It is so wonderful to wake up in the Altis Belém hotel and see that the Tagus river is waking up too, still dressed in the same colors as the sky, flowing lazily towards the sea. We get a glimpse of the Belém tower getting ready for the visitors that come see her. And we spot the statue of Prince Henry the navigator, patiently waiting for the sun to bring the orange hues that make the light of Lisbon unforgettable.
The hotel rooms have beautiful white shutters that look like modern paintings, creating negative space around the boats in the harbor. And what a pleasure it is to have breakfast in the esplanade. The river is so close that we can eavesdrop on its waves chatting about Lisbon.
The Hotel Altis Belém is located at Doca do Bom Sucesso, Lisboa. Click here for the Altis Belém web site.
It is easy to pass by Café Tati without noticing it. You have to step inside the thick stone walls to find an old tavern turned into a funky café decorated with vintage furniture. Named after the great filmmaker Jaques Tatis, it employs four or five chefs who work part time sharing the menu and the kitchen duties.
The food we tried offers an enticing harmony of flavors and textures. Green been tempura that is crunchy and airy. Tender marinated mackerel with the perfect touch of vinegar. A bright, raw pad thai made with zucchini noodles. An intense oxtail stew mixed with smooth potato pure and crunchy fried bread crumbs.
Service is slow to give us time to soak up the atmosphere and listen to the impeccable collection of jazz music. The café hosts art exhibits and a jam session every Sunday. There are shelfs full of shared books and offerings of organic vegetables and fruits.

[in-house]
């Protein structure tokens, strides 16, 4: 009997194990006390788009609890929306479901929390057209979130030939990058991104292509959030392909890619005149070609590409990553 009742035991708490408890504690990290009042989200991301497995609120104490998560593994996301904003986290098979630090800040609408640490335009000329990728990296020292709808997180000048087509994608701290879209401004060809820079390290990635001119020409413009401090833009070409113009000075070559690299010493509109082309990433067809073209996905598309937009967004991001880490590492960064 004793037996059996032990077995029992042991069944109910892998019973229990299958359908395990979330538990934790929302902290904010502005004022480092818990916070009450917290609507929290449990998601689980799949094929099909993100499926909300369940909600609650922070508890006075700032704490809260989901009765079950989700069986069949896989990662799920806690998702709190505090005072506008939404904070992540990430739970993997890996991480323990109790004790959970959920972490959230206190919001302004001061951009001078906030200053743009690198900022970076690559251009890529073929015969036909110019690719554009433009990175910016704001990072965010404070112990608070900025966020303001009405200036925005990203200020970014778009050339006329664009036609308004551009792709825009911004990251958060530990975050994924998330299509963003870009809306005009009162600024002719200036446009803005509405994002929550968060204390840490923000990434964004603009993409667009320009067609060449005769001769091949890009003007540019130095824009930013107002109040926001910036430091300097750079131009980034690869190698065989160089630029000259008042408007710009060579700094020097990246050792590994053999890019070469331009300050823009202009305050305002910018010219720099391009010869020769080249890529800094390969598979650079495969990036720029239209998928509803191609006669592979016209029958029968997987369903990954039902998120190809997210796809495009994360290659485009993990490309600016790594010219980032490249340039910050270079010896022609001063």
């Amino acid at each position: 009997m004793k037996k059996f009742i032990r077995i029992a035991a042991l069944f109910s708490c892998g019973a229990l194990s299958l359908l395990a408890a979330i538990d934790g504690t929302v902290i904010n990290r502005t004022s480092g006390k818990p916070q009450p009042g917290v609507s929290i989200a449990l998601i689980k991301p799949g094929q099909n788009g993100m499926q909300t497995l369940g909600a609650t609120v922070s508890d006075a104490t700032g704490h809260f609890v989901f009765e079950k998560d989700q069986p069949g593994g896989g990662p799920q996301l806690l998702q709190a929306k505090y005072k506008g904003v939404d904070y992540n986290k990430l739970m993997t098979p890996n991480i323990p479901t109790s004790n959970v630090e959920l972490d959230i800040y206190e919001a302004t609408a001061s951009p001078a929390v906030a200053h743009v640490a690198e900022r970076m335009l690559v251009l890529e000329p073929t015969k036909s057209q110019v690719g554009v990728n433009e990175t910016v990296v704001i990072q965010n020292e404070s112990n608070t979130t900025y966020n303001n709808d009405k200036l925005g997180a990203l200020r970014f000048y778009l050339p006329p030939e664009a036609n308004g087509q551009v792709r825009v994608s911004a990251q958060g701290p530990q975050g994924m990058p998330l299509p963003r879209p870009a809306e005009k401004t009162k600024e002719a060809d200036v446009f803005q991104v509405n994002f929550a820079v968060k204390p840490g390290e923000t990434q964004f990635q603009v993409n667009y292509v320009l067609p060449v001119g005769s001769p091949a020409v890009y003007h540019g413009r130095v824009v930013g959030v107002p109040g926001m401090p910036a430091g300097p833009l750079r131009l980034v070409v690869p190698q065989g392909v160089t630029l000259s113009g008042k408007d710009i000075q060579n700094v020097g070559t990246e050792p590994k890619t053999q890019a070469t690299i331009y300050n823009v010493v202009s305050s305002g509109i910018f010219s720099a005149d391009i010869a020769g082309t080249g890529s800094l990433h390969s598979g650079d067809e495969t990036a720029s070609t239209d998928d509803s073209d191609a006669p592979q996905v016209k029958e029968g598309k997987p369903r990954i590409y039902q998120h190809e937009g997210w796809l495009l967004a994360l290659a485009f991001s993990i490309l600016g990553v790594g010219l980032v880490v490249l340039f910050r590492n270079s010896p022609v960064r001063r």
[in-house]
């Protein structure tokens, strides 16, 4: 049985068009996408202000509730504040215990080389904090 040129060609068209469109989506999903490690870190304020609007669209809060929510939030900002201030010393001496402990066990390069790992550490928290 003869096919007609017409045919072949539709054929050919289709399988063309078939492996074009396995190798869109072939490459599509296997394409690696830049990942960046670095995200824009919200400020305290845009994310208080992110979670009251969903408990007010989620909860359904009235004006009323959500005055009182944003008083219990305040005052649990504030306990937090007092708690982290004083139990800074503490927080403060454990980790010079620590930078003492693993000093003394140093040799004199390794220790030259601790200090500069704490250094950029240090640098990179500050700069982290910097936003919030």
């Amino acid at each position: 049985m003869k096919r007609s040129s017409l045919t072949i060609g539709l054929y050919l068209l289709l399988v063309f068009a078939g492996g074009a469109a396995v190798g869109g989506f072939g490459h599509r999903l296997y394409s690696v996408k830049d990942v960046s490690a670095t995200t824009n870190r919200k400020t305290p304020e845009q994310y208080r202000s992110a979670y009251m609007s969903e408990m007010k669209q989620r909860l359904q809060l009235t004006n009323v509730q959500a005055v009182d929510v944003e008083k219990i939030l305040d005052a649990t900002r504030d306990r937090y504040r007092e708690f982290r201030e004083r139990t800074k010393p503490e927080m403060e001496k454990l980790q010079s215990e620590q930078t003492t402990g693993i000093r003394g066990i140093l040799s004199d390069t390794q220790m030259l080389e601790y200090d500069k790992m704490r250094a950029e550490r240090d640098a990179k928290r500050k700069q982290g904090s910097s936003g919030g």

Unfortunately, rising rents are forcing Café Tati to close its door in December. Until then, don’t miss the chance to catch this falling culinary star.
Rua da Ribeira Nova 36, Cais do Sodré, Lisbon, tel. 21 346 1279. Click here for their website.
Some quintas in the Douro valley experienced one legendary moment. But Quinta da Boavista experienced two. The first came in May 1809 when Joseph James Forrester rented the quinta to work on his masterpiece, a detailed map of the Douro river. This map quickly became an indispensable reference for port-wine makers. It also made Forrester one of the most important figures in the port-wine trade. Forrester fought for the production of high-quality wines that reflected the unique terroir of the Douro valley. As a recognition for his service, king Dom Pedro V made him a Baron.
The second moment happened thanks to Marcelo Lima and Tony Smith, a duo of entrepreneurs who bought the quinta in 2013. They realized that the grapes from Boavista, grown in some of the Douro’s tallest terraces, are like precious stones. So they went in search of a master jeweler who could polish them. They knew that the ideal person would be Jean-Claude Berrouet, the enologist responsible for 44 vintages of Château Pétrus. But he had retired in 2007, took very few consulting jobs and had never worked in Portugal.